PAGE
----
Along with catching bugs and Animal Crossing Bells fish and choosing fruit to make money, you also need to devote a good chunk of time in the start gathering resources to craft the furniture asked of you (and, in 1 instance, to create a complete building). Since I wished to unlock and upgrade things as quickly as possible, I spent hours every day to the first three or four times running around picking weeds, chopping trees for wood, vibration the same trees for branches, hitting stone for clay, stone, and iron, and promoting whatever I could not use to craft for a few additional bells.
It was somewhat overwhelming to do everything in the name of fast-tracking my island progression, but normally, crafting fits neatly to Animal Crossing’s established daily errands loop. The act of gathering resources occurs simultaneously with the other items I wish to do daily –I shake my trees since two of them daily fall furniture rather than fruit or branches, and the branches I really do get are a bonus in my hunt –and actually makes these tasks more rewarding than they had been in previous games. Because of this, I don’t really have to go out of the way to get the tools I want to manage the furniture, tools, along with other items I want.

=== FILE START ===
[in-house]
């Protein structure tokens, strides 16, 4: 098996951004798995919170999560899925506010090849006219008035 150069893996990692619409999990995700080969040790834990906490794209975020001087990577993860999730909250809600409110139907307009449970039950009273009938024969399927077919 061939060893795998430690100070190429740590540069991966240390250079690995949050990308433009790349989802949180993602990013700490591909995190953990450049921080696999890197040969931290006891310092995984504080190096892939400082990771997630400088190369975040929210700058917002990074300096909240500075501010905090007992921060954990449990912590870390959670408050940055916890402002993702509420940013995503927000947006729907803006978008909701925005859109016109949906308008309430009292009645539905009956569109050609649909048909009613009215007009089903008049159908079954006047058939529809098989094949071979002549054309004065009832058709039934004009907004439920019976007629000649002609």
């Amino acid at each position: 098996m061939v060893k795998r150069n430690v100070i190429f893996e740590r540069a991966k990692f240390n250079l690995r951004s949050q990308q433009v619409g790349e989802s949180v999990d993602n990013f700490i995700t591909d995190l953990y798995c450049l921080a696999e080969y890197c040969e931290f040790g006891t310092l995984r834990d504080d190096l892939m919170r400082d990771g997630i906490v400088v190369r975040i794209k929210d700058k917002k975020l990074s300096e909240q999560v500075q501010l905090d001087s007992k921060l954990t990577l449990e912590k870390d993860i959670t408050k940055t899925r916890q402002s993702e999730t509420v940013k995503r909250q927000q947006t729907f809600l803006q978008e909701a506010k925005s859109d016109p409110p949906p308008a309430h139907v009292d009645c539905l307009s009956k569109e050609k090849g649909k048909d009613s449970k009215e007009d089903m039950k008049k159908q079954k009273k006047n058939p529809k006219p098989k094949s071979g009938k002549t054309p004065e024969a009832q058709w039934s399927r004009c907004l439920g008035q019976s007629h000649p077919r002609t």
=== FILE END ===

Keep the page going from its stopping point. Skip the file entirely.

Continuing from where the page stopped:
You start out with cheap Animal Crossing Items an assortment of crafting recipes, and you are able to get new ones in many different manners that are a natural extension of this Animal Crossing formula. You may purchase some of them, find new ones most days washed up on the shore (in message bottles together with letters attached, of course), or even get them out of your neighbors, among other methods.